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May 14, 2015 4:14 pm

Something’s Rotten in the State of South Africa

avatar by Rolene Marks

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Great Hall on East Campus at the University of Witwatersrand, in Johannesburg, South Africa. Photo: WikiCommons.

Great Hall on East Campus at the University of Witwatersrand, in Johannesburg, South Africa. Photo: WikiCommons.

South Africa is synonymous with surf and safari, biltong and the fragrant smell of summer braaivleis. It is also a country that has overcome a dark and racist history in the hopes of embracing a bright, democratic future where all citizens are equal under the law. Iconic anti-Apartheid activists like Nelson Mandela, Walter Sisulu, Oliver Tambo, and others fought for the freedom of all South Africans and the country can boast of having one of the most liberal and progressive constitutions in the world.

But lately the fragrance of the air has been permeated with the stench of something rotten.

Racism and xenophobia is on the rise in the Rainbow Nation. Once celebrated for embracing diversity, South Africa has taken immeasurable steps back and is on the fast track to ruining all that was accomplished.

Foreign nationals from other African countries who migrate to South Africa in the hope of finding opportunity have had their shops and businesses looted, many have been killed and violently injured. The pictures are too painful for me to look at, let alone post to this blog. South Africans felt a horrible sense of déjà vu as the army rolled in to suburbs around Johannesburg and Durban to try and quell the xenophobic violence spiraling out of control.

South Africa is fraught with internal issues at the moment. Rising unemployment coupled with failing infrastructure such as electricity supplies have made many angry – very angry. Abject poverty and a feeling that all the promises made by a corrupt government who have squandered tax payer’s money or fed their individual coffers have left many looking for a scapegoat.

Foreigners and Jews seem to be convenient targets.

A few weeks ago, Student Representative Council President Mcebo Dlamini, a “scholar” (and I use this term lightly) at the University of the Witwatersrand (Wits) declared his love for Nazi genocide-loving leader, Adolf Hitler. Dlamini is responsible for such gems like,”What I love about Hitler is his charisma and his capabilities to organise people. We need more leaders of such calibre.”

“I love Adolf Hitler,” Dlamini told Wits Vuvuzela. “I will write what I like on my Facebook,” and said he was not on the social media platform to “nurse Jewish people’s feelings.” “Who told them they deserve special treatment? This is an academic space, we must debate issues not to silence individuals.” He also claimed that inside every white person, lives a Hitler.

Dlamini’s repugnant statements are offensive on so many levels I have lost count!

I am sure Dlamini would be less than admiring of Hitler’s organizational skills as he was herded into a labour or death camp for being an “untermensch” – or person of undesirable/sub-human race – much like the 6 million Jews Hitler slaughtered. While more than 11 million lost their lives to the Nazi death juggernaut, no community was specifically targeted and marked for death like the Jews of Europe.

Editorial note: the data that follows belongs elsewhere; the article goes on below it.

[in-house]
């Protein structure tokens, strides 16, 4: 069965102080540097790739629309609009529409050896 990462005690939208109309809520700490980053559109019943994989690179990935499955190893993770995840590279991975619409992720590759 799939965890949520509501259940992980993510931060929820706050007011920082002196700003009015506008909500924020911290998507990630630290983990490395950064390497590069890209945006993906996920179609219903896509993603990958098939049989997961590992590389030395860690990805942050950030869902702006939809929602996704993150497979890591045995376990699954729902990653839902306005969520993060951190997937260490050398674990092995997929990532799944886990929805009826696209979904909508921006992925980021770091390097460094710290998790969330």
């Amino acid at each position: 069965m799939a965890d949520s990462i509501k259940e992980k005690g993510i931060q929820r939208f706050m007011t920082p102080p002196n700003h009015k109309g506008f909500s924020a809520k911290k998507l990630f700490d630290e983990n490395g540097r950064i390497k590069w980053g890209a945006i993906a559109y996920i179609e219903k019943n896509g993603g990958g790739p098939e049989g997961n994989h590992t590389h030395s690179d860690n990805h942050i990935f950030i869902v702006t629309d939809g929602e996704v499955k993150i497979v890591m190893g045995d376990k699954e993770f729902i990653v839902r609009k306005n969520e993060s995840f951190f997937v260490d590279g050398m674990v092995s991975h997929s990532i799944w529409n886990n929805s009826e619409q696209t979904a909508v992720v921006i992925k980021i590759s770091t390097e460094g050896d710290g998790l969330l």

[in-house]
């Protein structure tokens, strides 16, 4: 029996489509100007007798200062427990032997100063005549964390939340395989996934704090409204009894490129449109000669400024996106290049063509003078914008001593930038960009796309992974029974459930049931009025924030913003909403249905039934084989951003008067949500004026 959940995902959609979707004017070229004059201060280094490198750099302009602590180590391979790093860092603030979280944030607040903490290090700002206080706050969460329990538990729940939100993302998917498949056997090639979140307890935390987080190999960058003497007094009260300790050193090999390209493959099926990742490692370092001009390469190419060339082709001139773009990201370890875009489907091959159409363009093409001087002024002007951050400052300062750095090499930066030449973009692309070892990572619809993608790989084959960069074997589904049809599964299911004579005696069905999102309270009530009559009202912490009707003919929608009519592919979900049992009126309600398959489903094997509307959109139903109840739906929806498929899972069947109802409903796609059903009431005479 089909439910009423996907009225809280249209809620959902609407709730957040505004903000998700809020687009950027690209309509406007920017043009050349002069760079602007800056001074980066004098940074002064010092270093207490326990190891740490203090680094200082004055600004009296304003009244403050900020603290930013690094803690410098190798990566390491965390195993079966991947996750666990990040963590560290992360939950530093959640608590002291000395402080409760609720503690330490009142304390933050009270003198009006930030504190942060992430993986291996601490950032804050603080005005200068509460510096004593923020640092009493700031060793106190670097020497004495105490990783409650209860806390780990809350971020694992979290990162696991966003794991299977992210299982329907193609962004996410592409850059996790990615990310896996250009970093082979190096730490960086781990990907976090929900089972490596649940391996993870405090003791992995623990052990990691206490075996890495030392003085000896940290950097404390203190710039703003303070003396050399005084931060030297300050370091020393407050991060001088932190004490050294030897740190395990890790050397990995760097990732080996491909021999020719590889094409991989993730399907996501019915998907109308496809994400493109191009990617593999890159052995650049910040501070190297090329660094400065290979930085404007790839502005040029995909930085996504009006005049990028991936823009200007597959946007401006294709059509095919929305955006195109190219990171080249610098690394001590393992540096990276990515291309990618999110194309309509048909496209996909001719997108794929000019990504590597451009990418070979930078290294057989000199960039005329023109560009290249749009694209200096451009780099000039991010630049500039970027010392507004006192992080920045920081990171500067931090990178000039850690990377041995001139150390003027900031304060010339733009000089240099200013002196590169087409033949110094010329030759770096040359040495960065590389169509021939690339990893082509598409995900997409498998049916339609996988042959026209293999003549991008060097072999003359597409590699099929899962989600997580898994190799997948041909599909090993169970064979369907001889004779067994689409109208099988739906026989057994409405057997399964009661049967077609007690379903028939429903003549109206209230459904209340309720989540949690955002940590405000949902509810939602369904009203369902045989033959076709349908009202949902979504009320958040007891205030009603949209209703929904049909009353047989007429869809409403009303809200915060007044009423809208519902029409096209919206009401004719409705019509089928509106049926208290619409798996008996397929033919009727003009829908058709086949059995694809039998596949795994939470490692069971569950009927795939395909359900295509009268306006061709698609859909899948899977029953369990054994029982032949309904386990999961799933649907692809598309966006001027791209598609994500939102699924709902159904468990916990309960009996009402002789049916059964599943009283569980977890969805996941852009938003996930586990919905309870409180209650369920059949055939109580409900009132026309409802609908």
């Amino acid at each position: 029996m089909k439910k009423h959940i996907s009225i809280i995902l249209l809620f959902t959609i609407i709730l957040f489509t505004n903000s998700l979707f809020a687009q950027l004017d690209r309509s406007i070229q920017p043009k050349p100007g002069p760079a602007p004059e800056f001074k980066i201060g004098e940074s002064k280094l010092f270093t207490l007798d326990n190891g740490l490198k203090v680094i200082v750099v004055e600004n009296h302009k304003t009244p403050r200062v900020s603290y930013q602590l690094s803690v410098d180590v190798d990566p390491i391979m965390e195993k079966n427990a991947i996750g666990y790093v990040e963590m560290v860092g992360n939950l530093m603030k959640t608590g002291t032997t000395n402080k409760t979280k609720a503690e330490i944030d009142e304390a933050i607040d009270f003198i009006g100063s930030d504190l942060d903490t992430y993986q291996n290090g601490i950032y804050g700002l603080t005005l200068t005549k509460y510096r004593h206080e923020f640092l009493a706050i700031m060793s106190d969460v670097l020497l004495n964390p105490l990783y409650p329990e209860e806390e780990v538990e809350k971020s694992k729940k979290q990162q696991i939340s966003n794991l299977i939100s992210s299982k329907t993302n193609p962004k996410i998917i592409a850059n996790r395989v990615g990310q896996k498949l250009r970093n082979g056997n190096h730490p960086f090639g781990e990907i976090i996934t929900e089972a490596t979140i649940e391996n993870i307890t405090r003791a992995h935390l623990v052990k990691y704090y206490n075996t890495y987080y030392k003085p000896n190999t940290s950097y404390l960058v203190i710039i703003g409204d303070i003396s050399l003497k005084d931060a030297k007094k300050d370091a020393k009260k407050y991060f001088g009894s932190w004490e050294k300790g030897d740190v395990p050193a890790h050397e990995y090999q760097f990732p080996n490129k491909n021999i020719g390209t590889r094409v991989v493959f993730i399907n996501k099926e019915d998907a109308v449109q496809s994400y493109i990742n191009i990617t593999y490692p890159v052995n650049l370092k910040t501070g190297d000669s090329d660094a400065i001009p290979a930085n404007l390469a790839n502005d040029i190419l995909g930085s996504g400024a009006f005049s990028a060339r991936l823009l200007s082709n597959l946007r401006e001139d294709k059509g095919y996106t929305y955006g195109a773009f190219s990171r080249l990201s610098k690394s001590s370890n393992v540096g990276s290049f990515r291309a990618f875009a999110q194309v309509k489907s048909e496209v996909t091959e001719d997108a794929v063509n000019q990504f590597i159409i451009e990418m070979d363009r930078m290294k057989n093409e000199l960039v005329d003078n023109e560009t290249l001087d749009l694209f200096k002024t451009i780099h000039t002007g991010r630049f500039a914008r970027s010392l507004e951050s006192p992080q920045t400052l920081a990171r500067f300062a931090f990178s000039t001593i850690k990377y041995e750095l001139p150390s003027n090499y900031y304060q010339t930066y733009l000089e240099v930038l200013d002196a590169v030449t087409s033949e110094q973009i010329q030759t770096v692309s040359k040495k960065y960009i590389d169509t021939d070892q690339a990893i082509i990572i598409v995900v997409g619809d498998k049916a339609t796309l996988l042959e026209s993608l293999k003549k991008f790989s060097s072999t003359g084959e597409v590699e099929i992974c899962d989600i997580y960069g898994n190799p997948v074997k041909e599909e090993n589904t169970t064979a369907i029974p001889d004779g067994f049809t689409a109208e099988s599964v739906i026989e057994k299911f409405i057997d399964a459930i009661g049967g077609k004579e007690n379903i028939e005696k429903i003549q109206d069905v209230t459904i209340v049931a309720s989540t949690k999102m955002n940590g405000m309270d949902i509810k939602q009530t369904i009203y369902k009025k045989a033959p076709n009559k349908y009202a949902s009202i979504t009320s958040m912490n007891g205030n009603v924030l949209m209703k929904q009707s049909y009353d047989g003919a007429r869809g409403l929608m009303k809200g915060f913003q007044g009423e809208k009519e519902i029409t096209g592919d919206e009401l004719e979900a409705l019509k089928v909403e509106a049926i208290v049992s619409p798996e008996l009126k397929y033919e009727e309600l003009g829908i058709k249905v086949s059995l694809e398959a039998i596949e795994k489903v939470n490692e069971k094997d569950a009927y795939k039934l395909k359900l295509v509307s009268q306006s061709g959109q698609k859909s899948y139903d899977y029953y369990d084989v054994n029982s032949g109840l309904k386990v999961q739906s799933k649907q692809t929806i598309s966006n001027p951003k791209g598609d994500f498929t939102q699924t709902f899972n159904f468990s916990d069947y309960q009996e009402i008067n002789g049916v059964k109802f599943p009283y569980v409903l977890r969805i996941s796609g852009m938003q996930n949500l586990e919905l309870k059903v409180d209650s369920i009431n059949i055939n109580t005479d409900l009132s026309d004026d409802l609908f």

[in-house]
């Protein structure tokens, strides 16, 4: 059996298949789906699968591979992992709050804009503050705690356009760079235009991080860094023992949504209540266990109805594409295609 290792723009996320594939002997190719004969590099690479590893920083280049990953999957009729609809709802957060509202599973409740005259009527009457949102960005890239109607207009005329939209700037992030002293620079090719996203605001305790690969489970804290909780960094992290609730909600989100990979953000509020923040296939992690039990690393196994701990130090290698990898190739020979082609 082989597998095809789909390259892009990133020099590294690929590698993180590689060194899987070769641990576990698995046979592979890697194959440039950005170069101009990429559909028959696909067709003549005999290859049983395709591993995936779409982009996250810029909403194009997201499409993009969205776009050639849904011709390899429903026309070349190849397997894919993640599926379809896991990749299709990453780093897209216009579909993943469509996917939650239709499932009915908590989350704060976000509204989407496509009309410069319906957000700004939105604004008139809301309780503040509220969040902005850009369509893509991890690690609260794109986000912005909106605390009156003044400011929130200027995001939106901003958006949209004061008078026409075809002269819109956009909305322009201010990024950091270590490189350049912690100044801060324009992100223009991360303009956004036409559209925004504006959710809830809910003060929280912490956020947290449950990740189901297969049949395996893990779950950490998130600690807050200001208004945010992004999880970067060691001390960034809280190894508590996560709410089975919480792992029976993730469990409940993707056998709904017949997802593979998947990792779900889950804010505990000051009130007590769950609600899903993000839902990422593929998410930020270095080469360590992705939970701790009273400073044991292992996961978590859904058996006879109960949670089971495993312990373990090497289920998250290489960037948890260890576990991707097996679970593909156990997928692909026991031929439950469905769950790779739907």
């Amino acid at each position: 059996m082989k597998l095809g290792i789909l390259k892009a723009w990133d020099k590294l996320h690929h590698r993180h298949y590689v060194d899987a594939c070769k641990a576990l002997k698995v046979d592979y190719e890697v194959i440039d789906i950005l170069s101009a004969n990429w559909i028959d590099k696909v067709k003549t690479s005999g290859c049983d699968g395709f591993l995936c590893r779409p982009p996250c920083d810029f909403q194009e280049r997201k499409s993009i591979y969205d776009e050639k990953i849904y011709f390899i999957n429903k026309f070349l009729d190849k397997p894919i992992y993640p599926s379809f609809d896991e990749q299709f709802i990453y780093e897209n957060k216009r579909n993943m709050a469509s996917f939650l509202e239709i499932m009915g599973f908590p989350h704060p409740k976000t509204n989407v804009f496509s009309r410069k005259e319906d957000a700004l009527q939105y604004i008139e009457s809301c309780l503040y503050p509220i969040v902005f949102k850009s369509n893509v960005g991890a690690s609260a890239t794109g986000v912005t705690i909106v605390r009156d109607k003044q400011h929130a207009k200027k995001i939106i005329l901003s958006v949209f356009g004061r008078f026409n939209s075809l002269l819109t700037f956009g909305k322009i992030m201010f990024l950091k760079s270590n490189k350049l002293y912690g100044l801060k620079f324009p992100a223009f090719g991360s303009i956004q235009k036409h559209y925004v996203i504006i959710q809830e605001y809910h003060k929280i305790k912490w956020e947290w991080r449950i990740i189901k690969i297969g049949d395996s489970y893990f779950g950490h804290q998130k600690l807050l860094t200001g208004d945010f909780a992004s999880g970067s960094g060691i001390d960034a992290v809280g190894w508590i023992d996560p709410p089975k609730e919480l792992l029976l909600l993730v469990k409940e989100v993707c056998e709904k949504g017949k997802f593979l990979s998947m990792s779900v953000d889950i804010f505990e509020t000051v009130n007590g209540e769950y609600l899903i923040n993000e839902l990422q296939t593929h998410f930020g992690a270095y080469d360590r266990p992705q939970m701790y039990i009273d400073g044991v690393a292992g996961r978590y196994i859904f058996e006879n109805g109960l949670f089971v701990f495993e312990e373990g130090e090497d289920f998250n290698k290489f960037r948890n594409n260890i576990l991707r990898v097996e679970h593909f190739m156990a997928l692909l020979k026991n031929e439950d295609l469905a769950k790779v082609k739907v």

Dlamini was removed from his post as President of the Student Representative Council because he was found guilty of misconduct as a result of a disciplinary hearing – not for his Hitler loving statements. Those are still under investigation.

This isn’t the only instance of anti-Semitism in South Africa. The Higher Education Transformation Network accused Wits Vice Chancellor, Adam Habib, of giving in “to the demands of the Jewish funders and alumni interests.” Once again, a vicious stereotypical anti-Semitic canard has been trotted out in the name of free speech.

Last week a debate took place at Wits University on the removal of Dlamini. Students claimed that the “speedy” decision by Habib to remove Dlamini from his position was based on pressure from the Jewish community over comments the former SRC leader made on admiring Nazi leader Adolf Hitler, and not for a separate matter, as claimed by Habib.

“I am a critic of the Israeli state,” said Habib, who had arrived at a debate on the subject of Dlamini’s dismissal to a chorus of boos.

“I was the only VC to write about the incursion into Gaza,” he said, referring to last summer’s IDF ground invasion of the Gaza Strip during the 50-day war between Israel and Hamas. “How did we go from the critique of Israel … to talking about all Jews? It’s racist and anti-Semitic.”

Well Vice Chancellor Habib, now you know. It is rarely about Israel and more about Jews. The same booing students who take umbrage at Dlamini’s dismissal are the same that feel no compunction when their BDS supporting classmates chant “shoot the Jew” at concerts given by Israeli musicians on your very same campus or loot stores or pop a pigs head in what they think is the kosher section of Woolworths supermarket.

The jig is up. It is blatant anti-Semitism, which they cleverly dress up as anti-Zionism – but they have blown their cover now.

Dlamini’s moronic statements, which are sadly supported by many equally mired in hatred, coupled with the growing anger and intolerance that is rife in South Africa is starting to stink up a storm. Something is rotten in the Rainbow Nation.

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